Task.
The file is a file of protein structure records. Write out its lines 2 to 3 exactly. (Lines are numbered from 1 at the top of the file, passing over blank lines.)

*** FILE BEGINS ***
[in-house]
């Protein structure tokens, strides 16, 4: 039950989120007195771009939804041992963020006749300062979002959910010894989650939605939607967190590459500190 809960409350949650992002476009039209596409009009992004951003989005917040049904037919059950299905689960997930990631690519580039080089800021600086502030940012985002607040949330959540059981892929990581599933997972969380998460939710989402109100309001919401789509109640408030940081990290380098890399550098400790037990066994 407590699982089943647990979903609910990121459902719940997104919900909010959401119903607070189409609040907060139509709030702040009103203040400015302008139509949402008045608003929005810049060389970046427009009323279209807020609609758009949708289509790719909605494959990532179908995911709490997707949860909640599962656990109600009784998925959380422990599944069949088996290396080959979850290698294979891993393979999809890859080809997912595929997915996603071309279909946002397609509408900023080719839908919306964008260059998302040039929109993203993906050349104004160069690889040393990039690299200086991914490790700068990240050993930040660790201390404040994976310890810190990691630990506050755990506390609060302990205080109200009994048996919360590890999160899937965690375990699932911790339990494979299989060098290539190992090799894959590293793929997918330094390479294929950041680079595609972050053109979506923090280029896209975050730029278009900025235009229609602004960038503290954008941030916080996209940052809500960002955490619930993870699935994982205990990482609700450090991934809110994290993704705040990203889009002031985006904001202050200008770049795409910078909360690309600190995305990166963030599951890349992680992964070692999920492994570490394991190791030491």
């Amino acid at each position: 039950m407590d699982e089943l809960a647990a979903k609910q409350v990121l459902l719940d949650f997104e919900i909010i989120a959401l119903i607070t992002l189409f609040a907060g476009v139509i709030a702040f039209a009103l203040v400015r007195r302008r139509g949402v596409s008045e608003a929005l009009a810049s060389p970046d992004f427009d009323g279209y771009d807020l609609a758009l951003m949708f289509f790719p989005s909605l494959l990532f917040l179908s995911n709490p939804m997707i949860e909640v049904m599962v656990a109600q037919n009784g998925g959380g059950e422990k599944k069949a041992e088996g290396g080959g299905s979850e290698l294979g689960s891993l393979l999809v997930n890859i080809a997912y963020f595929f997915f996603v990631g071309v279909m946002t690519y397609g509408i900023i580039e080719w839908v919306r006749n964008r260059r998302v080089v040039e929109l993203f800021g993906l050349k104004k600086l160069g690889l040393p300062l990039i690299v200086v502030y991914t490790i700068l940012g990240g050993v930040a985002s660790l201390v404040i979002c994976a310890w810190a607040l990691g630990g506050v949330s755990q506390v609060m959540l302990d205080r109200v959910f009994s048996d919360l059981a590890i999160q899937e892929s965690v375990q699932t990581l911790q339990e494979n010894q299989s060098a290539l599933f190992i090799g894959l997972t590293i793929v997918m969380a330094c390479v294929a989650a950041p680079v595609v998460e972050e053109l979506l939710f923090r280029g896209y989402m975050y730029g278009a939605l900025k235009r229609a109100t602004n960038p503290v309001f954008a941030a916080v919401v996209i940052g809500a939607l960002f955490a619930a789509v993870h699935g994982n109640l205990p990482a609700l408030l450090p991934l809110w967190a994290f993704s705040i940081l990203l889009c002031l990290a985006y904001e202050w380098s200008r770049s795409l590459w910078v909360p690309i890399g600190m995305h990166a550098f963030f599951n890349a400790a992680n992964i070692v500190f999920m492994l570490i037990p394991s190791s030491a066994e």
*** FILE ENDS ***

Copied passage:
């Protein structure tokens, strides 16, 4: 039950989120007195771009939804041992963020006749300062979002959910010894989650939605939607967190590459500190 809960409350949650992002476009039209596409009009992004951003989005917040049904037919059950299905689960997930990631690519580039080089800021600086502030940012985002607040949330959540059981892929990581599933997972969380998460939710989402109100309001919401789509109640408030940081990290380098890399550098400790037990066994 407590699982089943647990979903609910990121459902719940997104919900909010959401119903607070189409609040907060139509709030702040009103203040400015302008139509949402008045608003929005810049060389970046427009009323279209807020609609758009949708289509790719909605494959990532179908995911709490997707949860909640599962656990109600009784998925959380422990599944069949088996290396080959979850290698294979891993393979999809890859080809997912595929997915996603071309279909946002397609509408900023080719839908919306964008260059998302040039929109993203993906050349104004160069690889040393990039690299200086991914490790700068990240050993930040660790201390404040994976310890810190990691630990506050755990506390609060302990205080109200009994048996919360590890999160899937965690375990699932911790339990494979299989060098290539190992090799894959590293793929997918330094390479294929950041680079595609972050053109979506923090280029896209975050730029278009900025235009229609602004960038503290954008941030916080996209940052809500960002955490619930993870699935994982205990990482609700450090991934809110994290993704705040990203889009002031985006904001202050200008770049795409910078909360690309600190995305990166963030599951890349992680992964070692999920492994570490394991190791030491």
């Amino acid at each position: 039950m407590d699982e089943l809960a647990a979903k609910q409350v990121l459902l719940d949650f997104e919900i909010i989120a959401l119903i607070t992002l189409f609040a907060g476009v139509i709030a702040f039209a009103l203040v400015r007195r302008r139509g949402v596409s008045e608003a929005l009009a810049s060389p970046d992004f427009d009323g279209y771009d807020l609609a758009l951003m949708f289509f790719p989005s909605l494959l990532f917040l179908s995911n709490p939804m997707i949860e909640v049904m599962v656990a109600q037919n009784g998925g959380g059950e422990k599944k069949a041992e088996g290396g080959g299905s979850e290698l294979g689960s891993l393979l999809v997930n890859i080809a997912y963020f595929f997915f996603v990631g071309v279909m946002t690519y397609g509408i900023i580039e080719w839908v919306r006749n964008r260059r998302v080089v040039e929109l993203f800021g993906l050349k104004k600086l160069g690889l040393p300062l990039i690299v200086v502030y991914t490790i700068l940012g990240g050993v930040a985002s660790l201390v404040i979002c994976a310890w810190a607040l990691g630990g506050v949330s755990q506390v609060m959540l302990d205080r109200v959910f009994s048996d919360l059981a590890i999160q899937e892929s965690v375990q699932t990581l911790q339990e494979n010894q299989s060098a290539l599933f190992i090799g894959l997972t590293i793929v997918m969380a330094c390479v294929a989650a950041p680079v595609v998460e972050e053109l979506l939710f923090r280029g896209y989402m975050y730029g278009a939605l900025k235009r229609a109100t602004n960038p503290v309001f954008a941030a916080v919401v996209i940052g809500a939607l960002f955490a619930a789509v993870h699935g994982n109640l205990p990482a609700l408030l450090p991934l809110w967190a994290f993704s705040i940081l990203l889009c002031l990290a985006y904001e202050w380098s200008r770049s795409l590459w910078v909360p690309i890399g600190m995305h990166a550098f963030f599951n890349a400790a992680n992964i070692v500190f999920m492994l570490i037990p394991s190791s030491a066994e």